In an extraordinarily stupid bit of news today, it seems the people of Malawi will no longer be able to break wind. Well, in public anyway. Remarkable. Read this for a jolly good chuckle. It’s interesting how a lot of nations are rioting for democracy while Malawi seeks to correct the real world issues.
Meanwhile back in merry old England…the weather continues grimly. I was all set to collect the poodles today but then a few things occurred to me so I extended their tripe quotient by a day. My reasons are:
- I wanted to repair some electrical problems in the house and whenever I lie down on the floor, both of them think it’s a game and jump all over me. This could be a problem when it comes to changing electrical junction boxes on the skirting board. I also needed to pop down to Homebase for a bit of kit, which they hate me doing.
- I’m off to see Aldershot play tonight which would have meant a lonely night for them both just after a stay away for the weekend and I thought they’d prefer if I didn’t go out.
- I want to walk them home after I pick them up and with no rain today and sun promised tomorrow, it seemed a better option to walk them home tomorrow.
- I needed to go shopping for supplies, which, obviously, I had to do before picking them up which would have meant picking them up in the afternoon, washing them then leaving them for a few hours (see reason 2).
And so, tomorrow, nice and early, I shall set off on the bus then return across country for the five mile tramp home and, hopefully, get it right this time.
As well as the electrical work, I busied myself in the garden seeing as it wasn’t raining – though it was cold today…it didn’t get above 5 all day.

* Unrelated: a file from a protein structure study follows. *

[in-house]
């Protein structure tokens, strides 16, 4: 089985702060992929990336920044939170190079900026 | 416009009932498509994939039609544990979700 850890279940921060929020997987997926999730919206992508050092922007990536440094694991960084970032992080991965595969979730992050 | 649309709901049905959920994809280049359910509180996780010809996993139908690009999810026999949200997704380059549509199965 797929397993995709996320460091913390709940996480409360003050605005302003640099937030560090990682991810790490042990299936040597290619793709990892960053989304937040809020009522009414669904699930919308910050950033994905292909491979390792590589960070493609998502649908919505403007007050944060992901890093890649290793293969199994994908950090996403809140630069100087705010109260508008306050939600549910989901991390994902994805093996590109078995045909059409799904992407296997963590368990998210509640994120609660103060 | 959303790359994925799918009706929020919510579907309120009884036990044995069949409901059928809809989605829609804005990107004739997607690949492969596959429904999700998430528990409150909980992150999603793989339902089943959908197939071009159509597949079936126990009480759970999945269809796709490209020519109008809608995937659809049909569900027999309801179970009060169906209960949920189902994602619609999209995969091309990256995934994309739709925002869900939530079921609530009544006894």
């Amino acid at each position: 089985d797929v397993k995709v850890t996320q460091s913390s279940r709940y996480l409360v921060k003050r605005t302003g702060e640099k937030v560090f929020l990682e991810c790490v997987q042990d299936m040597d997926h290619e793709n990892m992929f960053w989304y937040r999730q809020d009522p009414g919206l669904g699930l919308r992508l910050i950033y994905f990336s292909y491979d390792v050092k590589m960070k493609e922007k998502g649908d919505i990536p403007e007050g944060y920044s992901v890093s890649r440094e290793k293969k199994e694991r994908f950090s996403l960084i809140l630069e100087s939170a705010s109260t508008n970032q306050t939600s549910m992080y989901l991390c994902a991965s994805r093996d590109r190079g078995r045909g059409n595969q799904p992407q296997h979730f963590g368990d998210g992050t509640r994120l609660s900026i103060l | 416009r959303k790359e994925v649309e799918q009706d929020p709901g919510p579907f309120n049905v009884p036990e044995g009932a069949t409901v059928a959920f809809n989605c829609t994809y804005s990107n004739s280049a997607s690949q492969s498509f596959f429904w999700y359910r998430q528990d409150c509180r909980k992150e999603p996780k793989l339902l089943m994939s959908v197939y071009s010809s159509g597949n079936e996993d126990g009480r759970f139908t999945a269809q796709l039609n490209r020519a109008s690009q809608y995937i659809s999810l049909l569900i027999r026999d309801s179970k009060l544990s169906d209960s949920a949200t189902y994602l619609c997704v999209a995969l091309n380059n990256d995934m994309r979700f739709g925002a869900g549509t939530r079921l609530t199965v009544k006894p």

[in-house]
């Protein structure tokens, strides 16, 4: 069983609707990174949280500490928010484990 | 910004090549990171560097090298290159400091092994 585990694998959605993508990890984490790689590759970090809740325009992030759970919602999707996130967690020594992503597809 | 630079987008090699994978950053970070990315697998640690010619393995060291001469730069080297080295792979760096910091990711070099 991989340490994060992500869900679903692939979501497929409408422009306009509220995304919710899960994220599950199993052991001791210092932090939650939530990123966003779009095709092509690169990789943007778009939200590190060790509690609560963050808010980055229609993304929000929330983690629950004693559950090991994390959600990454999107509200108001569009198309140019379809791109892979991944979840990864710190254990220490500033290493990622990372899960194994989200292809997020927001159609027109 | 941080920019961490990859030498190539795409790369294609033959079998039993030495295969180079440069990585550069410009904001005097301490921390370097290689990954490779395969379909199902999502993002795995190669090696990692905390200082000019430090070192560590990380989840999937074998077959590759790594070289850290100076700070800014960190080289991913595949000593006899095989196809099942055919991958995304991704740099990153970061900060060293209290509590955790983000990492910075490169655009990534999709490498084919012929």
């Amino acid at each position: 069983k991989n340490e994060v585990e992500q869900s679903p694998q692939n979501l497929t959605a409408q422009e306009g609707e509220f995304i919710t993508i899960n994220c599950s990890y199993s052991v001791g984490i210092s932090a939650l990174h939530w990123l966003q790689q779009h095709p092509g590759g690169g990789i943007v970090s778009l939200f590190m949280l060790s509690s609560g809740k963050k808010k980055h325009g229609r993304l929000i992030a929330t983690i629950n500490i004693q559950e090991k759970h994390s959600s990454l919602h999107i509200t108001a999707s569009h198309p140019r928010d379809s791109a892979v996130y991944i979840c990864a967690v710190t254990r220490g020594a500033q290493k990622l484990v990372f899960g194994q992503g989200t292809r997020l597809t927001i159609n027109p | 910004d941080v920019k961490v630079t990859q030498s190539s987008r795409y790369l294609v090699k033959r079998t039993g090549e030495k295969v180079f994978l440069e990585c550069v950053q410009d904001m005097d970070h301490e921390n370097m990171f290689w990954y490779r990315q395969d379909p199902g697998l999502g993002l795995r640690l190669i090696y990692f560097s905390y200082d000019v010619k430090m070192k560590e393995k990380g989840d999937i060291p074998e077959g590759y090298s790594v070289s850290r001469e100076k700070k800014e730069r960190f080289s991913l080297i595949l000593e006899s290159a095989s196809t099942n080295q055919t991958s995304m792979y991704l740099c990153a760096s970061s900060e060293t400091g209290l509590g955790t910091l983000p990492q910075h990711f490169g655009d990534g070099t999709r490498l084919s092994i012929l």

One of Mirinda’s big jobs for me was getting rid of the golden hop. In the heights of summer, this is beautiful as it spreads somewhat haphazardly up, down and across the fence that divides us with the Crazies. In the winter, however, it is a different story. It looks awful. Like so many dead tentacles, wound tightly around flimsy bits of green wire. Here is what it looked like after lunch:
I cut away at it, machete in hand, slashing and sparing nothing in my frenzy. I was a whirlwind. I had no idea of the time as I bent to my task, picking the reluctant branches away, untwisting them from the green wire. The day grew older as I worked backwards into the garden, picking up the detritus that once was old growth. I stuffed it into the barrow, winding it around like some giant blue tit nest and flung it, triumphantly onto the stick pile. I’m expecting a pelican to take it away in the night and set it up as an exclusive Dural residence. The fence now looks like this:
But I didn’t stop there. I was flushed with success and my blood was still up so I grabbed the branch shears and attacked the butterfly bushes with renewed gusto, reducing them to pollard like structures, reaching for the sky with twiggy fingers. The branches eventually joined the hops on the twig pile.
I stood back and admired my handiwork and I saw it was good. I rested for a day before creating the seas.
I feel a great sense of achievement. The hops are gone and the stairs now have a working light. Life is good. Now, as long as Aldershot beat Gillingham tonight, all will be perfect.